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Lottery Stories

The casting of lots for the distribution of property and other matters has a long record in human history. Public lotteries to distribute prize money are of more recent origin. They first appeared in the West in 15th-century Burgundy and Flanders, and were popularized by Francis I. They became the dominant form of fundraising in Europe until around 1826, although private and charitable lotteries continued to exist. The lottery has also been used to raise funds for municipal repairs (as in Rome), to finance art projects (for example, in Florence), and for military purposes such as supplying cannons for the defense of Philadelphia during the American Revolution.

Lottery advertising usually emphasizes the low probability of winning and the size of prizes, often exaggerating their value in terms of percentages of ticket sales or dollars paid out. It also stresses the social benefits of the lottery. However, critics point out that the regressive effects of gambling on lower-income groups are ignored by state officials who become accustomed to the revenue lottery tickets generate.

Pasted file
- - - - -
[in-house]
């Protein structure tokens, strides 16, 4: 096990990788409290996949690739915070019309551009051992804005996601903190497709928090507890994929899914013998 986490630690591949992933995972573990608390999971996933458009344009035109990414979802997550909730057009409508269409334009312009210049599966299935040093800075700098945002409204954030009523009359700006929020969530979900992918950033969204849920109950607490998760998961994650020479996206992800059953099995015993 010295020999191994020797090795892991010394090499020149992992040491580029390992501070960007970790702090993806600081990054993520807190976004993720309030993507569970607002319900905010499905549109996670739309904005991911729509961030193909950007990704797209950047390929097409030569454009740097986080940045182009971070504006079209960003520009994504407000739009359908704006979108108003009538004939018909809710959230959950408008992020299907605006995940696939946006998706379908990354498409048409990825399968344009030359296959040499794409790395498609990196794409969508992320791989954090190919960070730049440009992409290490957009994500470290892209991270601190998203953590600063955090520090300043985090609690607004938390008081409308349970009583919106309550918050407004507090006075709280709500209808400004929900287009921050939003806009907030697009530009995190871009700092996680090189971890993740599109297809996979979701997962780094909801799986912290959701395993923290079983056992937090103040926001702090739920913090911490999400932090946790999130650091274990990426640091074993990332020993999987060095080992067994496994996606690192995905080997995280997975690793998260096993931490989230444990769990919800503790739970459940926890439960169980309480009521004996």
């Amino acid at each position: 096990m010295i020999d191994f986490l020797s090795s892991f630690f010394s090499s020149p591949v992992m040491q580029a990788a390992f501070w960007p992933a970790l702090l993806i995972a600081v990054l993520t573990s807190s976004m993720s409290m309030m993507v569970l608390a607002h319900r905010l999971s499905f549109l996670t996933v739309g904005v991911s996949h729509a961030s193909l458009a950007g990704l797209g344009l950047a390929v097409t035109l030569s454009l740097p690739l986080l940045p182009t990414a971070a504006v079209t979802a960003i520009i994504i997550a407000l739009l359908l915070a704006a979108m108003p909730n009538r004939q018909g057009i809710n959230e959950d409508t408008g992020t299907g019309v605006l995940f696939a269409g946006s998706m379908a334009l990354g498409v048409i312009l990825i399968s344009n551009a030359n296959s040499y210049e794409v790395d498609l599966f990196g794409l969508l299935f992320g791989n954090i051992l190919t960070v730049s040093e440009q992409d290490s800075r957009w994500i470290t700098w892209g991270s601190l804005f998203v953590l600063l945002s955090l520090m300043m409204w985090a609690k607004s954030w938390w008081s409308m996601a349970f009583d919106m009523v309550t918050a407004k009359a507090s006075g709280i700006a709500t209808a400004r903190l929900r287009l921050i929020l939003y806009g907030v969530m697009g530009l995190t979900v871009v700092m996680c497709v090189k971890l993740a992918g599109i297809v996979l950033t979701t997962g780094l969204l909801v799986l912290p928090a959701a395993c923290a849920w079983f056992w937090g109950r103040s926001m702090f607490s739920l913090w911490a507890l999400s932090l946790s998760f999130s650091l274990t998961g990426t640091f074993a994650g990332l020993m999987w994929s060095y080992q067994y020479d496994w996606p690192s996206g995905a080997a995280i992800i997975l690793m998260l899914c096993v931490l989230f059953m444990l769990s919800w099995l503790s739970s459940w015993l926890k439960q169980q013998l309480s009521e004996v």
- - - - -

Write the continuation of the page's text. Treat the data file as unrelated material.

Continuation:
The story in this collection shows how hypocrisy and a disregard for the welfare of others characterize human nature. In this case, the villagers of the village do not realize that the lottery they are participating in will cause one member of their community to be stoned to death. Nevertheless, the villagers continue to participate in the lottery without a qualm because they think that it will be advantageous for them in some way.